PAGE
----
So, you have first hand knowledge of enforcement of companies in Qatar? You have worked, and seen first hand, and on a daily basis, what life is like for those working on large-scale construction projects?

    As far as where I live, and have lived and worked in the past, you seem to have come to the conclusion that I don’t have first hand knowledge of life in Qatar, why is that? Unfortunately, you’re dead wrong. Also, I’ve been living in the Middle East for over a decade, speak Arabic, and know literally dozens of people, both Arab and non-Arab, that have worked, and many that still work now, on large-scale construction in Qatar. You accuse others of making assumptions, and then do the same yourself.

    Unfortunately, life may be changing rapidly in Qatar, depending ones subjective (and in your case, heavily biased) opinion and perspective. But, that doesn’t mean it should have been awarded the W.C. I personally believe it shouldn’t have, for some of the reasons already mentioned by others, although certainly not all of them. But enough of them are accurate to eliminate Qatar from being an appropriate place for the W.C. Sorry, but it just isn’t a suitable place, too many problems. Everywhere has issues, but Qatar’s issues make unsuitable. And you’re criticisms are often just as unfair as those you accuse of the same. In English we call that hypocrisy.

  • Aelfreda

    Hi Adam,

    I love how some people never believe anything I say about the Arab world unless it’s negative.

    I was totally serious before posting and I think you should visit before accusing Qatar of having non-existent law enforcement. I know you have never visited or you’d never mock the strength of Qatari air conditioning! I also assume you haven’t visited because apparently you have confused Qatar with Saudi Arabia. I see shorts and sleeveless tops every time I go to Villagio mall and the nightclubs and 5-star hotels are as liberal as those in any European country. And YES there are night clubs and YES they serve alcohol. Turn off CNN, buy a ticket and travel a little.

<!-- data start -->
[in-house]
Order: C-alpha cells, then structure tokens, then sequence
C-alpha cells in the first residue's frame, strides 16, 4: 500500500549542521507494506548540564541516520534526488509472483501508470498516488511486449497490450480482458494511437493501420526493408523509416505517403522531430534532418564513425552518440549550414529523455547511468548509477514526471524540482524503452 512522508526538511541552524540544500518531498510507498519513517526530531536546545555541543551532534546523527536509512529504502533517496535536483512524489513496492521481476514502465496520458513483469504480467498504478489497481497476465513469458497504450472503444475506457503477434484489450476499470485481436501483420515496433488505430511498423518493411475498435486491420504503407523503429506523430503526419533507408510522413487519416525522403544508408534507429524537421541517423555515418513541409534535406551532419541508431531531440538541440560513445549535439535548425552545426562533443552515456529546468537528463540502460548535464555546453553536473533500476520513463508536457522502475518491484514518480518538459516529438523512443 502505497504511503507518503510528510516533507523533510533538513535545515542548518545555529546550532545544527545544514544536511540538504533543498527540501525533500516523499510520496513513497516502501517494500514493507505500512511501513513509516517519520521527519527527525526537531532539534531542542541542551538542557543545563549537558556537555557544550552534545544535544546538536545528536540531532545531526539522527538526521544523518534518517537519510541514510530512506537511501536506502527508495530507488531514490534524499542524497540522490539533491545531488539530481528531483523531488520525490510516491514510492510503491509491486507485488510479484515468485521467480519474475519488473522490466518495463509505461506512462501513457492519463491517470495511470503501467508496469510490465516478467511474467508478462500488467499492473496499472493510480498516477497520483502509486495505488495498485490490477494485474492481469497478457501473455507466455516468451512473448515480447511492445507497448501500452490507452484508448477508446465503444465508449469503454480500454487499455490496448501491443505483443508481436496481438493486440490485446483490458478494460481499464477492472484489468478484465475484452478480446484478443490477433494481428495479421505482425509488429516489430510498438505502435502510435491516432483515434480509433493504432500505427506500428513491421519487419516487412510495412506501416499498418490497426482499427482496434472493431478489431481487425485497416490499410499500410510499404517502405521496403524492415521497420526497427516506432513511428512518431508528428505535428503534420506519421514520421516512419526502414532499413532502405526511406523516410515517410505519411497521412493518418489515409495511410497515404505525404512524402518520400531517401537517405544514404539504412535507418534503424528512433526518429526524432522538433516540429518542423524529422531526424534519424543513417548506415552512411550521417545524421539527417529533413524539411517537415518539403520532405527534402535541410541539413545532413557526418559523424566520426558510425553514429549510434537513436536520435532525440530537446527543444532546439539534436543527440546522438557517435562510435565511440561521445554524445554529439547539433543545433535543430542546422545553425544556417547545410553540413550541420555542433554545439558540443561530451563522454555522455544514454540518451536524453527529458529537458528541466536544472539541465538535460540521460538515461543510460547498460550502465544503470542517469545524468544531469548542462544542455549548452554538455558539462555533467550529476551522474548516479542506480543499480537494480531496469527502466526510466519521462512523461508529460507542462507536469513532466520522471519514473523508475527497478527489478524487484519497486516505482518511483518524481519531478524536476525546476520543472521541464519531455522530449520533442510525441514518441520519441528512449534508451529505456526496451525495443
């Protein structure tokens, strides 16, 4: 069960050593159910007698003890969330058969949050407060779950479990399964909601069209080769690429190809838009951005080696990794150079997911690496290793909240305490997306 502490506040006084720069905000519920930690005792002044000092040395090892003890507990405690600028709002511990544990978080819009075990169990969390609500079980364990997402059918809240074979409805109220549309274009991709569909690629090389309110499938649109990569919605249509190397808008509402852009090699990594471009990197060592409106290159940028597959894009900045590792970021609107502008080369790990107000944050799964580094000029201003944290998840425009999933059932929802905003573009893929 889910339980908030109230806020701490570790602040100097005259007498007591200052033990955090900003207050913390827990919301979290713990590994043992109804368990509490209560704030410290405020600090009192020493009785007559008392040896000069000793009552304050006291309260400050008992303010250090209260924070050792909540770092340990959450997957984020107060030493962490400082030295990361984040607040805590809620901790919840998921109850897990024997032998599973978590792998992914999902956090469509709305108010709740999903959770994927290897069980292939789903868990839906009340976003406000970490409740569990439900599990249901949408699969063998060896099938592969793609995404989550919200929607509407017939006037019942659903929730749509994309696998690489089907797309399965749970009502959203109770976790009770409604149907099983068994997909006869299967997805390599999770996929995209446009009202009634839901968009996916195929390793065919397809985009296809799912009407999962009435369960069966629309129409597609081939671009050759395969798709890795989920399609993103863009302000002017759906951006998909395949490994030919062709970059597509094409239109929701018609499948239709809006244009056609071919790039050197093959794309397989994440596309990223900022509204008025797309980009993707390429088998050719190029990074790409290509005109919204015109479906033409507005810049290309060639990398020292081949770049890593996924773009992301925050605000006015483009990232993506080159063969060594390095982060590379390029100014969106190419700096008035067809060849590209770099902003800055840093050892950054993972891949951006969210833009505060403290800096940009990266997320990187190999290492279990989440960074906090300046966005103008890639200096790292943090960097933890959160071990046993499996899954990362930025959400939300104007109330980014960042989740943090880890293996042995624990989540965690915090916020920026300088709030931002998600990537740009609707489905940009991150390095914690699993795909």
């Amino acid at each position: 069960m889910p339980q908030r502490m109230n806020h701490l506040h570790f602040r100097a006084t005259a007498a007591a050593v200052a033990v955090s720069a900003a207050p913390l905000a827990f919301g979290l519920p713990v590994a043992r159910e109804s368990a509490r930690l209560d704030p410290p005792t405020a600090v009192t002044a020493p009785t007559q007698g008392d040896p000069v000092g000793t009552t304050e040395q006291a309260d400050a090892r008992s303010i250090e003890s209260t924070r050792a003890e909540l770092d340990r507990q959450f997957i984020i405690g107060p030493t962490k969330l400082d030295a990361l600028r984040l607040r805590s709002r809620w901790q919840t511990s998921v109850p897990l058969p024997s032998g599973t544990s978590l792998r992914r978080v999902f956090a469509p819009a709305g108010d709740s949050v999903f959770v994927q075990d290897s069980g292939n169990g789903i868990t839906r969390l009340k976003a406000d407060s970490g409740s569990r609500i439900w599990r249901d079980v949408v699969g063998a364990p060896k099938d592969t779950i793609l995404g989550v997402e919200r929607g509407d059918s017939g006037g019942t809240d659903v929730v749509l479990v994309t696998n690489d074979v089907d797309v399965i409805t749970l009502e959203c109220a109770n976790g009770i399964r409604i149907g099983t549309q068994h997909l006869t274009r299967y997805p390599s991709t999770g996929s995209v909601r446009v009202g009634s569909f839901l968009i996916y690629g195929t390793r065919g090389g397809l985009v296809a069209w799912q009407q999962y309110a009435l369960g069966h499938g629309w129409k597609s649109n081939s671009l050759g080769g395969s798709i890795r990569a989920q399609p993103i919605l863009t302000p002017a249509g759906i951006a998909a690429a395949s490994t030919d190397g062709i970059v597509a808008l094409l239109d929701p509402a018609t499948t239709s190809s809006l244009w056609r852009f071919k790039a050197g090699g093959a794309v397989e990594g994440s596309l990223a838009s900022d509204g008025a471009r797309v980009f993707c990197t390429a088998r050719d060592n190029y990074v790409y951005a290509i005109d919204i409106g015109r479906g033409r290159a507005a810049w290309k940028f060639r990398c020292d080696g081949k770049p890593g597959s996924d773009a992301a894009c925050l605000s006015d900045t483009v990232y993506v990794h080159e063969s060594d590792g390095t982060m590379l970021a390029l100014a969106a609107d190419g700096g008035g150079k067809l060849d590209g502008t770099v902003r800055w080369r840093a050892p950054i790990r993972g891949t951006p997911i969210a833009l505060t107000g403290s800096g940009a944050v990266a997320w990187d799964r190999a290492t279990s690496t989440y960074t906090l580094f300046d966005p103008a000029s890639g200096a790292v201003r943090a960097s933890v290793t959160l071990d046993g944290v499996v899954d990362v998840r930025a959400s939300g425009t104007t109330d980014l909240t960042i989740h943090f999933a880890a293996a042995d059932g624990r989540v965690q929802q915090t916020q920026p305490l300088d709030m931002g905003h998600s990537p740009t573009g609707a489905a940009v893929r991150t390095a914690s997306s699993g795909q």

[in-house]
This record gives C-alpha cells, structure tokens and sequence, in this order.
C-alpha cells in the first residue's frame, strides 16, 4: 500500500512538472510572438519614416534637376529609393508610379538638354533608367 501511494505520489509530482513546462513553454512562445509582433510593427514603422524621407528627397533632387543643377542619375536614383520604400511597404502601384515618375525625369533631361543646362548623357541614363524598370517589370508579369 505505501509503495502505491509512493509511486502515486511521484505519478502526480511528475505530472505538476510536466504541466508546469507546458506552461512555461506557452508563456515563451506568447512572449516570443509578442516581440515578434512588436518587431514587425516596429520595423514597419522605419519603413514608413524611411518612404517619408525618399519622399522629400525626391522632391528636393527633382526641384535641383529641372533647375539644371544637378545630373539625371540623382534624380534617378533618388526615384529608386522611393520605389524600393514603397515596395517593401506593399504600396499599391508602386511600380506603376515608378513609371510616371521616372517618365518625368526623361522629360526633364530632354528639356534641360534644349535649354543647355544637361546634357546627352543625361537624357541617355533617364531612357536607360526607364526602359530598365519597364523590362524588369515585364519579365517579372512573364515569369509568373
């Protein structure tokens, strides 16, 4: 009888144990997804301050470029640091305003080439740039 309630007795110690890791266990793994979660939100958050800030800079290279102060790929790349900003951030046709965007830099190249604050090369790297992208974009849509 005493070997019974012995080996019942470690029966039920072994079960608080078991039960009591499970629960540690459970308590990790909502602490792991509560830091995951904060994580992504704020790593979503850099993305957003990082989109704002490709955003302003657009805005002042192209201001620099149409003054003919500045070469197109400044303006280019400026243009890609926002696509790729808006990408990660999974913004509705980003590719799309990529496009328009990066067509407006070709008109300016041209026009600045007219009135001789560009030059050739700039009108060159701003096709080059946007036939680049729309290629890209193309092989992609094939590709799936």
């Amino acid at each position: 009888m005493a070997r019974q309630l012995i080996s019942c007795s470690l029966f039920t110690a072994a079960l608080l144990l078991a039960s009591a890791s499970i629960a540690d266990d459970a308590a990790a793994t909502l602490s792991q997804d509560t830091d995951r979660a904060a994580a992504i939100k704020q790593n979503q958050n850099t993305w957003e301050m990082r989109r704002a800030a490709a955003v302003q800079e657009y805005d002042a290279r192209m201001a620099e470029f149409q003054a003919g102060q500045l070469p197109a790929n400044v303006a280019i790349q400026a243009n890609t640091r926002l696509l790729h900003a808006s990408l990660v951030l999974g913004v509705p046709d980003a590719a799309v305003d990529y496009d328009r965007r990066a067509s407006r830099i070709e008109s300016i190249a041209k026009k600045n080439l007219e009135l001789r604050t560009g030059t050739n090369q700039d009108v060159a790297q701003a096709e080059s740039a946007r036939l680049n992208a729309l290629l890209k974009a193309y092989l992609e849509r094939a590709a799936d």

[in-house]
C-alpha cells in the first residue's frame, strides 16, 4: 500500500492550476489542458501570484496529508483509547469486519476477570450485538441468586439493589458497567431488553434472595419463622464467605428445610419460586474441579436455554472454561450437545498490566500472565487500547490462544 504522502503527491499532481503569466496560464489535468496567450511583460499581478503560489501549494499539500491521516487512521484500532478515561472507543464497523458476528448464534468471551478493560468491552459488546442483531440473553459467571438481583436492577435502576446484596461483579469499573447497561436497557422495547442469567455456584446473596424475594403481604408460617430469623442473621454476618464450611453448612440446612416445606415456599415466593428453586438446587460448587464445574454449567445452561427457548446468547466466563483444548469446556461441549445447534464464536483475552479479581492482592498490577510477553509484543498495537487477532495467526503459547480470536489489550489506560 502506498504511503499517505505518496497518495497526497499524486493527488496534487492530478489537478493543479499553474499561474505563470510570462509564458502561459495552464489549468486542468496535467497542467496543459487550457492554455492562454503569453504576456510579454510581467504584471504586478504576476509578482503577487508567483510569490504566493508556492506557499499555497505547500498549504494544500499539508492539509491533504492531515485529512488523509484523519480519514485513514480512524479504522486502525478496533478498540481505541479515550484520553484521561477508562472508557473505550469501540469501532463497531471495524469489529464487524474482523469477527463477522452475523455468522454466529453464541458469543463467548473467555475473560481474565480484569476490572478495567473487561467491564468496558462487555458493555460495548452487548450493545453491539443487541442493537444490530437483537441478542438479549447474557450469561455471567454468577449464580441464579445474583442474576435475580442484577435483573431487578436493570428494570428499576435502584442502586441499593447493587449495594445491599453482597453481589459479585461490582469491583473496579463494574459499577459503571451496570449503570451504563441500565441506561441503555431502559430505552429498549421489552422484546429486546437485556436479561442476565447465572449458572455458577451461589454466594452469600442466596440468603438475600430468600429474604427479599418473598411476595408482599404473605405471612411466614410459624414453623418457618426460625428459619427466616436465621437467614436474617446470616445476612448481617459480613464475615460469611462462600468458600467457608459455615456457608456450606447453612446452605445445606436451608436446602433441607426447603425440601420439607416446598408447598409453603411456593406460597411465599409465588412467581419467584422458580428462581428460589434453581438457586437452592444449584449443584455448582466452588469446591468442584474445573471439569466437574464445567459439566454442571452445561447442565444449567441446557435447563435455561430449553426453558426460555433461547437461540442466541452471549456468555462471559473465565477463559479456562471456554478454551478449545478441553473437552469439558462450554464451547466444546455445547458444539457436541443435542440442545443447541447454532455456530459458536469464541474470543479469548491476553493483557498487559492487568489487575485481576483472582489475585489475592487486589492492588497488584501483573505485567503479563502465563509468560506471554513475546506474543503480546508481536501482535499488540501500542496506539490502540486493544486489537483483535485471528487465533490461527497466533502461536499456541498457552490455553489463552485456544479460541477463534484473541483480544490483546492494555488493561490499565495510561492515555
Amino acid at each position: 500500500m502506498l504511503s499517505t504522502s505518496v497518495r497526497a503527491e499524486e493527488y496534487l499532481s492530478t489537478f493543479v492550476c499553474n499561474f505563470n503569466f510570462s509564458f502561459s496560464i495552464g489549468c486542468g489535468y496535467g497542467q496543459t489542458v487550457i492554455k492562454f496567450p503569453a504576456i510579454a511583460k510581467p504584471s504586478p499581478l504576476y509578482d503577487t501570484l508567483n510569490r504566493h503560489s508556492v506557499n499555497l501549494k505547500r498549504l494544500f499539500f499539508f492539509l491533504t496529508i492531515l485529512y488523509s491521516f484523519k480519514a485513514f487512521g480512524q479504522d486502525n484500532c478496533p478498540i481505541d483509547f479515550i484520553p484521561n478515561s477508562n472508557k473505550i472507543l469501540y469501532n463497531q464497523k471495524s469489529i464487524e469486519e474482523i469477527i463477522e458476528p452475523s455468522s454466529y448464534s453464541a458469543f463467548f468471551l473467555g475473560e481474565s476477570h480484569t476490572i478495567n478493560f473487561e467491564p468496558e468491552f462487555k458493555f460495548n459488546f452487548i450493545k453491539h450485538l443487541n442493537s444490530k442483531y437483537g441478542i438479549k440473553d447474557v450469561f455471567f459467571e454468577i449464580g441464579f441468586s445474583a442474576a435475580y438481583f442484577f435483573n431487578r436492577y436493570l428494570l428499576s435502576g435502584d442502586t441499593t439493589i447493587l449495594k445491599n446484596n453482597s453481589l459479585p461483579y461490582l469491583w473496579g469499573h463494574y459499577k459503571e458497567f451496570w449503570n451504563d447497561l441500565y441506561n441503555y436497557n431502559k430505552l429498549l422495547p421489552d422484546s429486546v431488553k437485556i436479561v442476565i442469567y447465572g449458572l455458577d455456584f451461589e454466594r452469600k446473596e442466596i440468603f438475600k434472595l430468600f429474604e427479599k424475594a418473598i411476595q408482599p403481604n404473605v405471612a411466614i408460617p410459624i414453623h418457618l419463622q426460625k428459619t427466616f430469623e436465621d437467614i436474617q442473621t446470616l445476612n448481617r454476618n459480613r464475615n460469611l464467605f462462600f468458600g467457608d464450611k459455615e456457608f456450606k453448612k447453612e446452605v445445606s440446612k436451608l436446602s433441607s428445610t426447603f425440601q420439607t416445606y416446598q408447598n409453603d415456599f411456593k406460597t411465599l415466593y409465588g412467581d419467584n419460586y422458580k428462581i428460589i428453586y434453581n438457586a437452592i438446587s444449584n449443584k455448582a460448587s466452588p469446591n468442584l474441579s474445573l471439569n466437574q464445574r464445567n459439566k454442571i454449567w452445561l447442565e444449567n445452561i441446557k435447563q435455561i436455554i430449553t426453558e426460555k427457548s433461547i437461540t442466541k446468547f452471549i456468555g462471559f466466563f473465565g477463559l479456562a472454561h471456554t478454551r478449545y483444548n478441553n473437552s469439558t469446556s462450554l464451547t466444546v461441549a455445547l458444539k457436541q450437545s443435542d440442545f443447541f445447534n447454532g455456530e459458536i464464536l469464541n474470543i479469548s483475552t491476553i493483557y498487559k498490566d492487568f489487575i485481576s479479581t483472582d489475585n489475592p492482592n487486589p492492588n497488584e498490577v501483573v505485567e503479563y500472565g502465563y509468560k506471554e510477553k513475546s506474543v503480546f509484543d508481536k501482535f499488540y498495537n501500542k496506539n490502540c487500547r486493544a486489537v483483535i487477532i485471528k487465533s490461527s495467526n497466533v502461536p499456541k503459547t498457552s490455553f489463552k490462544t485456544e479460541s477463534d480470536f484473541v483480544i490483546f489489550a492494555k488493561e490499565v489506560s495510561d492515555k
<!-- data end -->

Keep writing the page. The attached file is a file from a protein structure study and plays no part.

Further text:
Nobody is saying that labour problems doesn’t exist in Qatar. Labour abuse exists worldwide. I know of very few countries where it is fun to be poor. YES we should all improve and Qatar has been trying really hard (but once again you’d have to visit to see it). Most Westerners (myself included) depend heavily on products made in shockingly inhumane conditions. Where do you think all those $5 t-shirts and $10 shrimp trays in Walmart come from? Nike factories in Indonesia still only pay $21 a week even after all the scandals and bad press.
    The poorest paid worker I met in Qatar (Indonesian maid) made about $100 a week with room, board, medical and a return ticket. It is not a fantastic salary and the work is hard, but unless you are living off the grid and abstaining from consumerism than you are just as guilty of exploitation in the West.

  • Adam Simpson

    Hello Aelfreda,

    I actually live, and have been living in the Middle East (including Qatar another Gulf country) for over a decade. So, I’m not talking as someone reading the NYT and telling you what life is like here.